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Henry Rox


Henry Rox Revue

Installationsansicht, Henry Rox, »Henry Rox Revue«, 2021, © Herman Seidl
© Rainer Iglar

Annäherungen an ein fotografisches Werk

The “Henry Rox Revue“ combines artistic masterpieces between acrobatics, music and dance with the bizarreness of everyday life – the impossible is captured here in unique photographs. Henry Rox’s photographic imagery is a crazy revue with enigmatic wit and whimsical charm. It plays with disguise and parody and thrives on simple as well as equally imaginative arrangements and stagings, in which he casts the most diverse roles with various fruits and vegetables as the main characters. The few documents, photographs and references to Henry Rox’s work are scattered among many archives and collections in America and Europe. There has not been a comprehensive publication, a detailed classification of his work – Henry Rox (*1899 Berlin – †1967 South Hadley, MA) is a forgotten artist from the mid-20th century. With the exhibition at FOTOHOF – and an accompanying book – Wolfgang Vollmer succeeds in a surprising rediscovery of an impressive artistic position.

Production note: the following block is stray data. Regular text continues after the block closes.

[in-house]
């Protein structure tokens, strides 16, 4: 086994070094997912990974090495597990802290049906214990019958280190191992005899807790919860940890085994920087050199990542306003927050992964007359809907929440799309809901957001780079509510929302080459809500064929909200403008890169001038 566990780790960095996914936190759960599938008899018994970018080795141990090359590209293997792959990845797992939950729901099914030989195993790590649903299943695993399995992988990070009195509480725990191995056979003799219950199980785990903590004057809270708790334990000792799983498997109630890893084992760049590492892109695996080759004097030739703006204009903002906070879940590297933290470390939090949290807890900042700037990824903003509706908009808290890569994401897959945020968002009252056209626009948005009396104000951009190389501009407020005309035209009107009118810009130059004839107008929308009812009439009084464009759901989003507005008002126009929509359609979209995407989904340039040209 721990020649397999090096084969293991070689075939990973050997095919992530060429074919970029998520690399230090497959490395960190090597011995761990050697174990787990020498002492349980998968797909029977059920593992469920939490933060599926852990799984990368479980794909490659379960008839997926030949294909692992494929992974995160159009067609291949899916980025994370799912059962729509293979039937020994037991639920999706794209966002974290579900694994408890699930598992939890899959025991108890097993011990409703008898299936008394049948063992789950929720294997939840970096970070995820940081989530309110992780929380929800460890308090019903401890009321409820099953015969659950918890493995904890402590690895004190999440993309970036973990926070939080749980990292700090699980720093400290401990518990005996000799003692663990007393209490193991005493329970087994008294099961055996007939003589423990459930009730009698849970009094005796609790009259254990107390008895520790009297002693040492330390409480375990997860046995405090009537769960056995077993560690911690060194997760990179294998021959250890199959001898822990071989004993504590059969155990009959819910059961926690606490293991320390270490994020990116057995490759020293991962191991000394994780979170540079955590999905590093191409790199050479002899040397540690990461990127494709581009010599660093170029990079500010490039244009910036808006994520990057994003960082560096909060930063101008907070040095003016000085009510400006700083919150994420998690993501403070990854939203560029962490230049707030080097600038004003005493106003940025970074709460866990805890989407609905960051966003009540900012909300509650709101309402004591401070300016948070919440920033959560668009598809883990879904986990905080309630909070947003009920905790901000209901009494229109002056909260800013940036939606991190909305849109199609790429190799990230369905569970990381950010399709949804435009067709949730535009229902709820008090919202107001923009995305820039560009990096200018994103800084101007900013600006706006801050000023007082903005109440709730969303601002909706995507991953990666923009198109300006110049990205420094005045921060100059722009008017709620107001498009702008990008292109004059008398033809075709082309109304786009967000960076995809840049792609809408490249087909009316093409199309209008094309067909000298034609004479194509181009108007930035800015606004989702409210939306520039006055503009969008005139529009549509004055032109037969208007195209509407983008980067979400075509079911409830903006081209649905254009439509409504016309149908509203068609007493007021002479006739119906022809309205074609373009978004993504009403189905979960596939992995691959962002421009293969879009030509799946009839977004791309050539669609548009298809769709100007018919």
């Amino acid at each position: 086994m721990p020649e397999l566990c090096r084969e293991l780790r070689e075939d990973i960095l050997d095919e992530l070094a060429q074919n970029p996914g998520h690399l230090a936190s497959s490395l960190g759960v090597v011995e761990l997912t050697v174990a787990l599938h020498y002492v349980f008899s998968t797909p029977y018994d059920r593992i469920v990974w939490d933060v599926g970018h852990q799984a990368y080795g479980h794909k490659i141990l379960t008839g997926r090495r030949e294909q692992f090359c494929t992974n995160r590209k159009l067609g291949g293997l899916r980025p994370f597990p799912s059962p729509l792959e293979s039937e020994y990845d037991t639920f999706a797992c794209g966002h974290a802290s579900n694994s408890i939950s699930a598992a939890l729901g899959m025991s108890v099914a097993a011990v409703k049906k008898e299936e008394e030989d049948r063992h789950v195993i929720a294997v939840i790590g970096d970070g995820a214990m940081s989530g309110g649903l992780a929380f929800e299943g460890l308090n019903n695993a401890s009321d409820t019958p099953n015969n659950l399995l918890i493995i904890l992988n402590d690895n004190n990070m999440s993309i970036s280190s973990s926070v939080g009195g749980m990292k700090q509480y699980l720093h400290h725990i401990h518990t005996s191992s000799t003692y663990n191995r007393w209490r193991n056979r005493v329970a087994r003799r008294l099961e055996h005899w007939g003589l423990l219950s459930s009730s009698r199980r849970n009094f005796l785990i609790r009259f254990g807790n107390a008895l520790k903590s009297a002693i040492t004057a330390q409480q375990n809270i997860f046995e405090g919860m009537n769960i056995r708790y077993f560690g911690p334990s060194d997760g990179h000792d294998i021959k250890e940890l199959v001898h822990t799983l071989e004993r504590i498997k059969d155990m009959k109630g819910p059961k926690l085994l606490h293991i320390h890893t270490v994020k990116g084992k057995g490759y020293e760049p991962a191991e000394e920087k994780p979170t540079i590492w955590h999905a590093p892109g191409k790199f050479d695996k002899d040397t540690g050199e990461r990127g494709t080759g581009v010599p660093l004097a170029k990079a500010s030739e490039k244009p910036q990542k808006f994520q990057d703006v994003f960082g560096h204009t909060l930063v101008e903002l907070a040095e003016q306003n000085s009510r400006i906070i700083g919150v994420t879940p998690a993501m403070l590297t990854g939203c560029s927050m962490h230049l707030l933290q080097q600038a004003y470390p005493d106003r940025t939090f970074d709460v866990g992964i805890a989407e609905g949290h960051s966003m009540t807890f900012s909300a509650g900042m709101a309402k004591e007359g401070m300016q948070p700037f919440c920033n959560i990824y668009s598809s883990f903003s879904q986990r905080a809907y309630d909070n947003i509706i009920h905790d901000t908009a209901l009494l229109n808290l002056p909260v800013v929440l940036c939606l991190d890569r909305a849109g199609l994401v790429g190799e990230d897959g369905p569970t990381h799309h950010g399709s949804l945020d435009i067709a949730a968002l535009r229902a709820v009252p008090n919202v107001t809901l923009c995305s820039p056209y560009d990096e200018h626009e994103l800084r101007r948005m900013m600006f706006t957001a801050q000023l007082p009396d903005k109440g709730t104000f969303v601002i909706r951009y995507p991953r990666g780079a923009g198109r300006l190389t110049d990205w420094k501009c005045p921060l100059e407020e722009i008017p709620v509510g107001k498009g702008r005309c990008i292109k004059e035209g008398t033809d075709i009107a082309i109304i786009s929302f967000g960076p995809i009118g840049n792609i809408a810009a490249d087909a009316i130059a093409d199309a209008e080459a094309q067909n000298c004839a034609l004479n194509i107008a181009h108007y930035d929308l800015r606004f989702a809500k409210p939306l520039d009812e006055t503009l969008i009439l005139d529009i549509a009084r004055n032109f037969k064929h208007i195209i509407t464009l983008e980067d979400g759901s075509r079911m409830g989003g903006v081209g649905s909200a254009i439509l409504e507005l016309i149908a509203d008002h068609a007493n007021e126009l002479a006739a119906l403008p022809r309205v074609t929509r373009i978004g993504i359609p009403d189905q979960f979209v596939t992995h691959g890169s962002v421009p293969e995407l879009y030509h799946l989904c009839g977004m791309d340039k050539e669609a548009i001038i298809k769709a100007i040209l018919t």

Henry Rox, “Sunflower Sun“, from the series: “Henry Rox Revue“, Henry Rox Archive Cologne, 2020
Henry Rox, “Carrot Elephant“, from the series: “Henry Rox Revue“, Henry Rox Archive Cologne, 2020

“While searching the Internet for anthropomorphic image motifs, I let myself be guided by an intuition and came across a surprising photo: an elephant, formed entirely from a bunch of carrots. I bought the picture. Now I had a name, Henry Rox, and I kept searching, collecting his photographs, then his books, learning more and more about his life and art. My research, not only on the Internet, but then as it progressed on site in archives in South Hadley (Massachussetts), Glasgow, Berlin and Marbach yielded more and more images – and finally the remarkable story of a pair of artists from Berlin. Henry and Lotte Rox were threatened and persecuted because of their Jewish faith, had to leave Germany in 1934 and tried to build a new existence in America.“ (Wolfgang Vollmer)